Teens can be a hard bunch to please. They are too big for the kid stuff and too young for the adult excursions. Not only that, but it’s often hard to find time in their busy schedules, so when you do go, you’ll want to make sure it’s a memorable experience. I’ve found that most teens crave a little adventure, something outside the ordinary, or something that is geared specifically for them. Here are three teen worthy adventures in Georgia.
Zip Line Adventures
About an hour west of downtown Atlanta is Historic Banning Mills and the longest zip line in the Georgia, aptly known as the Screaming Eagle. The Banning Mills zip lines are definitely fun, but I like to mix things up with the high ropes course, and for those truly adventurous types, there is the Free Fall, a 10-story drop, straight down. Right now you can get a discount on zip line tours at Historic Banning Mills through the deals section on Explore Georgia.
Another favorite is TreeTop Quest. This is more of an adventure course with a few zip lines thrown in.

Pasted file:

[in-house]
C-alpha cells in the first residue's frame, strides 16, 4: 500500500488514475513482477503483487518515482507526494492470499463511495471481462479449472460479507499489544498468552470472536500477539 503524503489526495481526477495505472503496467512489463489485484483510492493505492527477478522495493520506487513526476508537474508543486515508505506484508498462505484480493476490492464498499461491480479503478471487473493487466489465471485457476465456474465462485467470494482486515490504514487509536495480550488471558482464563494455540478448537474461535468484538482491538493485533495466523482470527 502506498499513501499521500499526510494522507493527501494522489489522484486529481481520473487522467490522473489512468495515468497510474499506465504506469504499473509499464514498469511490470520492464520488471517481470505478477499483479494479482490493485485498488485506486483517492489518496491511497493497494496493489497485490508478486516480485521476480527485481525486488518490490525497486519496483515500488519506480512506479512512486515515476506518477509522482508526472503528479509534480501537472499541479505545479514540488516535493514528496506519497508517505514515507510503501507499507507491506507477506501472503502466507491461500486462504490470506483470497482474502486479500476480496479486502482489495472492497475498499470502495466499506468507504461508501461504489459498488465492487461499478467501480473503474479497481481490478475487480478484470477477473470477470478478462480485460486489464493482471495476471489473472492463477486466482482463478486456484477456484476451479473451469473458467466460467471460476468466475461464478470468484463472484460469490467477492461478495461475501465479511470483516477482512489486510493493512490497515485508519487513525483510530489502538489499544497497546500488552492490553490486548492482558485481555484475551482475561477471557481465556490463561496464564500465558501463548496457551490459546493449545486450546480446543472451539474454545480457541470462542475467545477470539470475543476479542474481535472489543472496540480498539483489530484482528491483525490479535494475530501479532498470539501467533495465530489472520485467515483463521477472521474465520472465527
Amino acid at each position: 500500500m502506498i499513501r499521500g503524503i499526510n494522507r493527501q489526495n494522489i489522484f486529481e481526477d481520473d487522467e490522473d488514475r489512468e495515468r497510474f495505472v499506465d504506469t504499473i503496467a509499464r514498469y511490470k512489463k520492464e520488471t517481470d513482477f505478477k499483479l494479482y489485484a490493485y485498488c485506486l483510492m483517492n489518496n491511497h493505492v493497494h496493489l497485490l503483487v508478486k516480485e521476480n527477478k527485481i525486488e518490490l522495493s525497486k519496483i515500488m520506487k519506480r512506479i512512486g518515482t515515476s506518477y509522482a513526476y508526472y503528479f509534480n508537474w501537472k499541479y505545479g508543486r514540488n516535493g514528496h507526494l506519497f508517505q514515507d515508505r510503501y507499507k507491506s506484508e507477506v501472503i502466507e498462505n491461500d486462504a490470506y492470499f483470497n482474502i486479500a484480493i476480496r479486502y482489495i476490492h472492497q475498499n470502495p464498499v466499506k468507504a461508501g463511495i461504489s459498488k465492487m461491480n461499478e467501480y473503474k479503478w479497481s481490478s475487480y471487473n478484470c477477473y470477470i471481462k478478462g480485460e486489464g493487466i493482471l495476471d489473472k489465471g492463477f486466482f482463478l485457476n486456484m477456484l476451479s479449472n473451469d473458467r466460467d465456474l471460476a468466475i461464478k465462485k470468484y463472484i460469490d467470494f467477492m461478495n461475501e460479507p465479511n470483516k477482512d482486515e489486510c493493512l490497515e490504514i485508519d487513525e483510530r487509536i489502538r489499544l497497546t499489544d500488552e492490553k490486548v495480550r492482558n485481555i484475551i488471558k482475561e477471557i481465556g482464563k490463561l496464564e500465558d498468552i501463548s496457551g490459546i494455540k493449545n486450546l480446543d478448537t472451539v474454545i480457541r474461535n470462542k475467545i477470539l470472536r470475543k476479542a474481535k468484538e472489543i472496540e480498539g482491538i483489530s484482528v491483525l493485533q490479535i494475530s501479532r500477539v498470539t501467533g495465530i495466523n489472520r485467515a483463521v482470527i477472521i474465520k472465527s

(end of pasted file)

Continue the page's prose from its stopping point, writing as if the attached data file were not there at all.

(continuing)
Callaway Gardens Treetop Adventure is also a good choice, and there are lots of bike trails to ride on before or after the zip.
The High Museum of Art in Atlanta has their own teen programs that include special teen-only nights, and open studio events meant just for teens. The best part is all of these events are planned with the help of the High’s Teen Team, a group of high school students who share a common interest in art.
In addition, the High’s neighbor, the Atlanta Symphony Orchestra has their own teen-only nights, as well as a monthly teen lounge where high schoolers can hang out and participate in open mic night or just listen.
Lookout Mountain Hang Gliding in Rising Fawn is sure to thrill even the toughest teen critic. No experience is necessary, and you start your flight on the ground with a tandem guide. A plane brings you gradually up into the air, then lets you go for the flight back down.
My teens were able to navigate the glider in the air with the help of a guide and truly enjoyed seeing the North Georgia mountains from a bird’s eye view.
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